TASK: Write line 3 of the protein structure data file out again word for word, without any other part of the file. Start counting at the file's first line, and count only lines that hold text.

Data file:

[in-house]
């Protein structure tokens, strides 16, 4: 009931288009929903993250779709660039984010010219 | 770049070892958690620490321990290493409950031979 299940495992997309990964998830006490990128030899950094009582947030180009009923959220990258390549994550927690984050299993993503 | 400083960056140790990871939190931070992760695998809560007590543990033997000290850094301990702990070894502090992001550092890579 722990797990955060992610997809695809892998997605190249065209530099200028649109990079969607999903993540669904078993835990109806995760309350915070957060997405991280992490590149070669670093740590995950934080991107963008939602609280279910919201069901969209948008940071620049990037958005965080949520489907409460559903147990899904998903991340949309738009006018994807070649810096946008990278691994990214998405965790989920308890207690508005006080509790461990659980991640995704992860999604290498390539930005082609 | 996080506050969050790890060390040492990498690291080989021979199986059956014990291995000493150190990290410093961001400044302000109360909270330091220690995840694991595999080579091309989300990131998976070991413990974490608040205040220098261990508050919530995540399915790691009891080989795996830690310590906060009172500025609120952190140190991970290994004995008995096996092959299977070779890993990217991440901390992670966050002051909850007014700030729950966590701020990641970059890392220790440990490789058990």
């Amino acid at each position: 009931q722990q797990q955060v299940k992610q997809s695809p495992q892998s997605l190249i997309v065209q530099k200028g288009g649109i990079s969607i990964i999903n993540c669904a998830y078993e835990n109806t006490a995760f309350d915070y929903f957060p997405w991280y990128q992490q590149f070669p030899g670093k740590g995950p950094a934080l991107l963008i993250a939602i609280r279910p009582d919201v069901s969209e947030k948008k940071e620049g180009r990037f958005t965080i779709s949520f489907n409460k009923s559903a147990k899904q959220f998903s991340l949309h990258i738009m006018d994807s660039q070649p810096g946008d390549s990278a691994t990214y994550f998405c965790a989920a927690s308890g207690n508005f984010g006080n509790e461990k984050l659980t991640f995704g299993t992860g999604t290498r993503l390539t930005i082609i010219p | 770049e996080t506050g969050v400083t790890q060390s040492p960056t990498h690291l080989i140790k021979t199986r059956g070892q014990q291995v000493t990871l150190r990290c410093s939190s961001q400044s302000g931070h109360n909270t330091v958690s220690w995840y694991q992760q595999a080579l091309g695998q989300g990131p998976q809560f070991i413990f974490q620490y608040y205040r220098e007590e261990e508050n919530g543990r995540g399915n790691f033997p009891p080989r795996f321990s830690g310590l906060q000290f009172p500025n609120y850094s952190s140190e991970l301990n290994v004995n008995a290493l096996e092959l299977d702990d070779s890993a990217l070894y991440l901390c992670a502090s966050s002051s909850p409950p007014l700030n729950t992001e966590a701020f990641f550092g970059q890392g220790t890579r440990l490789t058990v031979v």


């Amino acid at each position: 009931q722990q797990q955060v299940k992610q997809s695809p495992q892998s997605l190249i997309v065209q530099k200028g288009g649109i990079s969607i990964i999903n993540c669904a998830y078993e835990n109806t006490a995760f309350d915070y929903f957060p997405w991280y990128q992490q590149f070669p030899g670093k740590g995950p950094a934080l991107l963008i993250a939602i609280r279910p009582d919201v069901s969209e947030k948008k940071e620049g180009r990037f958005t965080i779709s949520f489907n409460k009923s559903a147990k899904q959220f998903s991340l949309h990258i738009m006018d994807s660039q070649p810096g946008d390549s990278a691994t990214y994550f998405c965790a989920a927690s308890g207690n508005f984010g006080n509790e461990k984050l659980t991640f995704g299993t992860g999604t290498r993503l390539t930005i082609i010219p | 770049e996080t506050g969050v400083t790890q060390s040492p960056t990498h690291l080989i140790k021979t199986r059956g070892q014990q291995v000493t990871l150190r990290c410093s939190s961001q400044s302000g931070h109360n909270t330091v958690s220690w995840y694991q992760q595999a080579l091309g695998q989300g990131p998976q809560f070991i413990f974490q620490y608040y205040r220098e007590e261990e508050n919530g543990r995540g399915n790691f033997p009891p080989r795996f321990s830690g310590l906060q000290f009172p500025n609120y850094s952190s140190e991970l301990n290994v004995n008995a290493l096996e092959l299977d702990d070779s890993a990217l070894y991440l901390c992670a502090s966050s002051s909850p409950p007014l700030n729950t992001e966590a701020f990641f550092g970059q890392g220790t890579r440990l490789t058990v031979v």